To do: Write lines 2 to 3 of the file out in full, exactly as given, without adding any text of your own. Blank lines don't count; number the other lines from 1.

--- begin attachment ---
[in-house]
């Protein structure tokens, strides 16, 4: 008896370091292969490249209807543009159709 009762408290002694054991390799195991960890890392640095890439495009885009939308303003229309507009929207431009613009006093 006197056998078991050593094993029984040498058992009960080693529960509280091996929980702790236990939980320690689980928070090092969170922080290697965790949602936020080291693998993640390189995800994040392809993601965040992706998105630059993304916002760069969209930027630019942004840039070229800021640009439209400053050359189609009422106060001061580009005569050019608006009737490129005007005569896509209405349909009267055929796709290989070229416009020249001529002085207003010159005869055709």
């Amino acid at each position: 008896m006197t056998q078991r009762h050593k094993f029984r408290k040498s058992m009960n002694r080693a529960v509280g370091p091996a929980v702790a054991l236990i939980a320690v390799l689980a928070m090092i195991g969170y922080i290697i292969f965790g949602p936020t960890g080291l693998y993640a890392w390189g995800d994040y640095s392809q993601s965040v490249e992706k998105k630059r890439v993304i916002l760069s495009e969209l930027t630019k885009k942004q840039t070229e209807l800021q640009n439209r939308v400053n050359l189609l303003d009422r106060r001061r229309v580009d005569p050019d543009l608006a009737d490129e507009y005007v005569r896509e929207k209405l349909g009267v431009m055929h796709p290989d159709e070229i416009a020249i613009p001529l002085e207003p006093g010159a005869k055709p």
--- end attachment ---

């Protein structure tokens, strides 16, 4: 008896370091292969490249209807543009159709 009762408290002694054991390799195991960890890392640095890439495009885009939308303003229309507009929207431009613009006093 006197056998078991050593094993029984040498058992009960080693529960509280091996929980702790236990939980320690689980928070090092969170922080290697965790949602936020080291693998993640390189995800994040392809993601965040992706998105630059993304916002760069969209930027630019942004840039070229800021640009439209400053050359189609009422106060001061580009005569050019608006009737490129005007005569896509209405349909009267055929796709290989070229416009020249001529002085207003010159005869055709």
């Amino acid at each position: 008896m006197t056998q078991r009762h050593k094993f029984r408290k040498s058992m009960n002694r080693a529960v509280g370091p091996a929980v702790a054991l236990i939980a320690v390799l689980a928070m090092i195991g969170y922080i290697i292969f965790g949602p936020t960890g080291l693998y993640a890392w390189g995800d994040y640095s392809q993601s965040v490249e992706k998105k630059r890439v993304i916002l760069s495009e969209l930027t630019k885009k942004q840039t070229e209807l800021q640009n439209r939308v400053n050359l189609l303003d009422r106060r001061r229309v580009d005569p050019d543009l608006a009737d490129e507009y005007v005569r896509e929207k209405l349909g009267v431009m055929h796709p290989d159709e070229i416009a020249i613009p001529l002085e207003p006093g010159a005869k055709p």